MILWAUKEE -- With construction of the new Bucks arena coming along, we know the BMO Harris Bradley Center's days are numbered. We do not know what the future plans are for the site once the building is demolished. However, one group believes it should simply be an open public space.
You might remember the Bradley Center was a gift from Jane Bradley Pettit. The Downtown Neighbors Association says converting that downtown site into a large public park would be the ultimate tribute to Pettit's legacy. Others say that is just not going to happen.
"In a perfect world, I would love to see this developed by the Bucks and Wisconsin Center District," said Claude Krawczyk of the Downtown Neighbors Association.
Krawczyk said what the group wants developed at 4th and State is a large public green space including a dog park.
"People who live downtown want to have dogs -- and a lot of people do have dogs. They don't feel like there's any place to take their dogs; take them off-leash," Krawczyk said.
The Bucks will eventually assume control of the Bradley Center and be responsible for its demolition. In a statement, Barry Baum, a team spokesman said "We are always happy to hear new ideas, but we have no plans for (a park) at this time."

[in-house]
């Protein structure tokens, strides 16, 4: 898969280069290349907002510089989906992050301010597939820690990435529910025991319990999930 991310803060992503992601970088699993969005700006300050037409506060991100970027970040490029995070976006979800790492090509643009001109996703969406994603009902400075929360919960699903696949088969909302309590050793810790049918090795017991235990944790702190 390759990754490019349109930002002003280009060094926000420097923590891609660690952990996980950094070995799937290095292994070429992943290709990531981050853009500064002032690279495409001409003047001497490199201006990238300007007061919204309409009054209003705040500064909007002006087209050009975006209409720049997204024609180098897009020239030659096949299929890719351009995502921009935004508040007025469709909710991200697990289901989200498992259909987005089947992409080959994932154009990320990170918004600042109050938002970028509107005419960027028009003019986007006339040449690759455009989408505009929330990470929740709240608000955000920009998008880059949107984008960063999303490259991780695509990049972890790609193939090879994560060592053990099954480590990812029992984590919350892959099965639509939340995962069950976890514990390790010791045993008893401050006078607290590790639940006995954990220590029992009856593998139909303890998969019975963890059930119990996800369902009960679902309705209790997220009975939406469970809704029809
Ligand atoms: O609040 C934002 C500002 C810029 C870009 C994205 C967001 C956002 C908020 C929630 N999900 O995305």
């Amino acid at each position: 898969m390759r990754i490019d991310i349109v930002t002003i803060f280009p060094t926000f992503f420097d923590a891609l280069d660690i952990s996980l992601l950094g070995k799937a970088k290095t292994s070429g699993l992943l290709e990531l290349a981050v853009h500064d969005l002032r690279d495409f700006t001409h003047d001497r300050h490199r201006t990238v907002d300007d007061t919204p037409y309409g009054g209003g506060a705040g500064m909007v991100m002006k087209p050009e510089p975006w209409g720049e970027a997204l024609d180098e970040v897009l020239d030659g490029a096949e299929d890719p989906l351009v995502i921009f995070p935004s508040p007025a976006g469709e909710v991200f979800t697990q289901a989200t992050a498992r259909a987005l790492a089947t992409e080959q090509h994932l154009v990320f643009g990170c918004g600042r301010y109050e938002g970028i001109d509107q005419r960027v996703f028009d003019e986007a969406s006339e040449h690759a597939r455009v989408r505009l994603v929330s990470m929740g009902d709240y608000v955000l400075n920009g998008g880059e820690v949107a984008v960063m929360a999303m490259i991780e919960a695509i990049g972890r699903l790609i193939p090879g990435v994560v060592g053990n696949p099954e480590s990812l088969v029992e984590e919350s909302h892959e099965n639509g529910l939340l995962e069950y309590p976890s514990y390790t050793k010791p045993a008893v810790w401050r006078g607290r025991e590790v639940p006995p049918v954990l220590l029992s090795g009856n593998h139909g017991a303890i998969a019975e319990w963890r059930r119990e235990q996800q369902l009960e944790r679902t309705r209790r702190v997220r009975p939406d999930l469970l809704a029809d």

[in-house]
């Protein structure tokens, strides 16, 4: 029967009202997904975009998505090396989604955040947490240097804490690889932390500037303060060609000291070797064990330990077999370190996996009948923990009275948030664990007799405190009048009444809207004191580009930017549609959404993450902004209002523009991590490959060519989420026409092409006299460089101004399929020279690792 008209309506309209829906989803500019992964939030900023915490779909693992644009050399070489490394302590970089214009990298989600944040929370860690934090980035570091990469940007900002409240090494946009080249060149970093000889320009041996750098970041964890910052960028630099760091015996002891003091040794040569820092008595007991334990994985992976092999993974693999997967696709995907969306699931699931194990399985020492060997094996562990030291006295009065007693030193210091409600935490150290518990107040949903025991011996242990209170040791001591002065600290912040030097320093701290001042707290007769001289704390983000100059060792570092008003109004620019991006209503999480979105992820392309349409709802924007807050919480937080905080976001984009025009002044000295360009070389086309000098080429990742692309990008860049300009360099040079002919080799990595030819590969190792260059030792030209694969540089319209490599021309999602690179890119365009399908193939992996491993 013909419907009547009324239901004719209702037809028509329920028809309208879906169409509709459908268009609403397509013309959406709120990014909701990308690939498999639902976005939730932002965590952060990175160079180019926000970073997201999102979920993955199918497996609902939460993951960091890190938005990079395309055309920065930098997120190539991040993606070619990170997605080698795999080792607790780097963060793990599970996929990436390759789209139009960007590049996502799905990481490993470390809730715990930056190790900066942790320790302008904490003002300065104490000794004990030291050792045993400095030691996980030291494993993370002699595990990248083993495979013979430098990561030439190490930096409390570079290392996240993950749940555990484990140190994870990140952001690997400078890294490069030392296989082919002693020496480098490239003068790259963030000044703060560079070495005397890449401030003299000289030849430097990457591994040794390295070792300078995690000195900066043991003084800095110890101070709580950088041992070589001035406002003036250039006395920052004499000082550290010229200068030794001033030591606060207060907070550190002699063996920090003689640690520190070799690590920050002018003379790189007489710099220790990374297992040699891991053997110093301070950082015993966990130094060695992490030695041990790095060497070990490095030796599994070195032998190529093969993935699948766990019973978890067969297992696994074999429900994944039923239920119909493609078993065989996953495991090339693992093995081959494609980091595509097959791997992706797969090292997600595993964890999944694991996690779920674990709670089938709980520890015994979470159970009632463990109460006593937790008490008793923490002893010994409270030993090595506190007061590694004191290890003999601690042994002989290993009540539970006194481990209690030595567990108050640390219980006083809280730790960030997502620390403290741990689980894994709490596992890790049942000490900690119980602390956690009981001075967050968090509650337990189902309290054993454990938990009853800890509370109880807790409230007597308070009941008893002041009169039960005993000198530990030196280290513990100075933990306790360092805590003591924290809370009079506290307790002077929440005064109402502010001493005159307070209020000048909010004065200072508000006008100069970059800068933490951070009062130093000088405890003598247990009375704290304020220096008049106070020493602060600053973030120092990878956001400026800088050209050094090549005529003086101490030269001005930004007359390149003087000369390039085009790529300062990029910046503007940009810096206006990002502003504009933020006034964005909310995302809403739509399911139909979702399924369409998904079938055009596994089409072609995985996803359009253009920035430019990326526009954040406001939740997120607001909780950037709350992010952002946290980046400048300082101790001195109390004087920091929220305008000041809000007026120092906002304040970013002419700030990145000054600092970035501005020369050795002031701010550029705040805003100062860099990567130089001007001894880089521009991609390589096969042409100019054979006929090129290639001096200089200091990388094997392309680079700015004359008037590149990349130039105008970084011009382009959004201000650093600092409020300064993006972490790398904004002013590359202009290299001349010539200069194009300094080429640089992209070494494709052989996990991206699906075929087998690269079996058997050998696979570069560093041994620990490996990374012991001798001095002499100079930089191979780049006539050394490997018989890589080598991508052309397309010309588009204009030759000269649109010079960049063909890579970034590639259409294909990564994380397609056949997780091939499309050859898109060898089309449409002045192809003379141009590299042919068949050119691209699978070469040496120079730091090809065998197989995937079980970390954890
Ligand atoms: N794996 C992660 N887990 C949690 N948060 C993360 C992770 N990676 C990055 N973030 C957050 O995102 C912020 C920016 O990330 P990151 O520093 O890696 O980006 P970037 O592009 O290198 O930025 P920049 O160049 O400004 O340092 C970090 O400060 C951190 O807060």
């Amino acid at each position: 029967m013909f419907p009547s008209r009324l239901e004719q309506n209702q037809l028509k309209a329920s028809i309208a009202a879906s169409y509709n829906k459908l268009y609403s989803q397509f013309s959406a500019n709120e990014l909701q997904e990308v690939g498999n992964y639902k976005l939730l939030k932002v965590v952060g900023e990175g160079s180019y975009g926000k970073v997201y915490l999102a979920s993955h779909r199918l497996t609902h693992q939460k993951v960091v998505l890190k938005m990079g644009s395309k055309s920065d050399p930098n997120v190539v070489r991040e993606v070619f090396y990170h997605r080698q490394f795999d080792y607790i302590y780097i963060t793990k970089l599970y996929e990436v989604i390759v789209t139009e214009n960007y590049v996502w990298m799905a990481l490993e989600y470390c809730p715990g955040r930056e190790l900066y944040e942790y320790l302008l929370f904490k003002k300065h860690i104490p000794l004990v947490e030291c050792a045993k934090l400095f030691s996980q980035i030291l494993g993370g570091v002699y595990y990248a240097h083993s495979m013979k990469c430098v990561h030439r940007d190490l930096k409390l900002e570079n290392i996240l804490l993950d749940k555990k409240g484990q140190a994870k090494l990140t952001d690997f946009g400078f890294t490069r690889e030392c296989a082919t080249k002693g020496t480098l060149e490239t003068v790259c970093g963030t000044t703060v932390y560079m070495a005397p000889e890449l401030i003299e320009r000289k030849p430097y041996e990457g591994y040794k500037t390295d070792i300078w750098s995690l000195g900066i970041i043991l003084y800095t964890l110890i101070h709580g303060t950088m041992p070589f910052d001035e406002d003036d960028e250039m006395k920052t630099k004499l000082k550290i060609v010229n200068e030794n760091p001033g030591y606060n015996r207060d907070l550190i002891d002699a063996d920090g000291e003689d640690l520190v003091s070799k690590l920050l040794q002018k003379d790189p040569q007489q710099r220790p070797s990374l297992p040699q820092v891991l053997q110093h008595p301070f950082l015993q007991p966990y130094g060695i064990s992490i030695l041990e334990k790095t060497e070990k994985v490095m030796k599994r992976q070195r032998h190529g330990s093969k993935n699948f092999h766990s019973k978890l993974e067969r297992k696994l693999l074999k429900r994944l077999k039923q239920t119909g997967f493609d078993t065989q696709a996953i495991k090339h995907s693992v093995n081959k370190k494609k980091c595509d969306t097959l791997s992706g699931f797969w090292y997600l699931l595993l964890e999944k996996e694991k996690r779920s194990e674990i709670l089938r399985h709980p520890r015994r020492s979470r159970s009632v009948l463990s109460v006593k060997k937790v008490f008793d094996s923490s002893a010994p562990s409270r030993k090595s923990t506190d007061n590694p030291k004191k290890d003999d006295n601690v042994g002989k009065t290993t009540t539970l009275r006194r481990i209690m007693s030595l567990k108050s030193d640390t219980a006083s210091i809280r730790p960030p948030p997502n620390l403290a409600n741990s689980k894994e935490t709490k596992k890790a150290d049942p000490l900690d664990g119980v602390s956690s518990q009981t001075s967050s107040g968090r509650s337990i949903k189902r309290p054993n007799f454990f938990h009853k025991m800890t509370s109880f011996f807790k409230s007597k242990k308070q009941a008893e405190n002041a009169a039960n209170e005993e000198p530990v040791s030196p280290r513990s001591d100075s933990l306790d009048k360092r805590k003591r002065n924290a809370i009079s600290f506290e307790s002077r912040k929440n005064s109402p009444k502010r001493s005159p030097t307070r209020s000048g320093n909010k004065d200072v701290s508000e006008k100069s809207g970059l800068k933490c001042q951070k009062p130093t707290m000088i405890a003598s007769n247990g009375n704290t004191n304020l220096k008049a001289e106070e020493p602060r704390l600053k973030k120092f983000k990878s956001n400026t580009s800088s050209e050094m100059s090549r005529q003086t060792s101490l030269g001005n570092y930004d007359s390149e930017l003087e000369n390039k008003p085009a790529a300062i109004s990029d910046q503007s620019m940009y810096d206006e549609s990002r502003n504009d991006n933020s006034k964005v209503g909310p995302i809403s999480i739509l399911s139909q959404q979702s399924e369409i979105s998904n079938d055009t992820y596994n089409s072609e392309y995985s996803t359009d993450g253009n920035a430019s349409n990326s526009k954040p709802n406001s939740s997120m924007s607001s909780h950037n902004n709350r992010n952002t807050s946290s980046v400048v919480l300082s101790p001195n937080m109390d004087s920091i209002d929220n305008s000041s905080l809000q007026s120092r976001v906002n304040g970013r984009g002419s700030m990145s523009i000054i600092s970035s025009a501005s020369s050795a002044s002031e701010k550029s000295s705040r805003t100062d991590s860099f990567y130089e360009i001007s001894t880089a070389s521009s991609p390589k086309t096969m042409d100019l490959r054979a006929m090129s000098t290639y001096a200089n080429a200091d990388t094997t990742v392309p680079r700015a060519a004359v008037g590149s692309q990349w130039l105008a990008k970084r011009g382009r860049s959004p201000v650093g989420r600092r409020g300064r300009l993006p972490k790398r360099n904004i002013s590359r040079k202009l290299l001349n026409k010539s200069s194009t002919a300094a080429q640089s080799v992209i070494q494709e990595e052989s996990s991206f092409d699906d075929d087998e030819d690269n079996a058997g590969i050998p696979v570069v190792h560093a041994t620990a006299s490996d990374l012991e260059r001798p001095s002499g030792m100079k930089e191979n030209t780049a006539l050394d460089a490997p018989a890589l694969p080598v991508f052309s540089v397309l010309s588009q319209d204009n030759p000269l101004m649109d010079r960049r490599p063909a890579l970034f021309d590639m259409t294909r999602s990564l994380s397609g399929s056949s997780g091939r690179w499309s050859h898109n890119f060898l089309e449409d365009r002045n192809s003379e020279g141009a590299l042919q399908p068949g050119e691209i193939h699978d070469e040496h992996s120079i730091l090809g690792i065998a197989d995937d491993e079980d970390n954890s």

"You're taking something that's generating revenue in the city and replacing it with something that's not. And really, that's my two cents on it," said Marnie Noel, a real estate advisor.
Noel referred to the way a development on the site would be a source of property tax dollars, unlike a park. She suggested the site become a large market for local vendors.
"Whether it's true art, jewelry, clothing. I think we have a lot of talented folks and I think they're looking for a venue to sell some of those items," Noel said.
Those who have no dog in the fight said just make sure it is something that is open to everyone.
"As long as they utilize the space wisely and it gets used and people enjoy it and everybody can have fun, so be it," said Thomas Daniels, who stopped by the arena to buy tickets for Wednesday's Bucks game.
The new Bucks arena will be exempt from property taxes. The surrounding arena district developments, however, will have to pay those taxes. Noel said that's why she thinks there is no way such valuable land would be used strictly for park space.
The Bucks have committed to funding $250 million of the new arena's estimated $524 million cost. The team is also responsible for any cost overruns and future upgrades at the arena. After interest on the bonding, the total public cost of the arena is estimated to be around $400 million.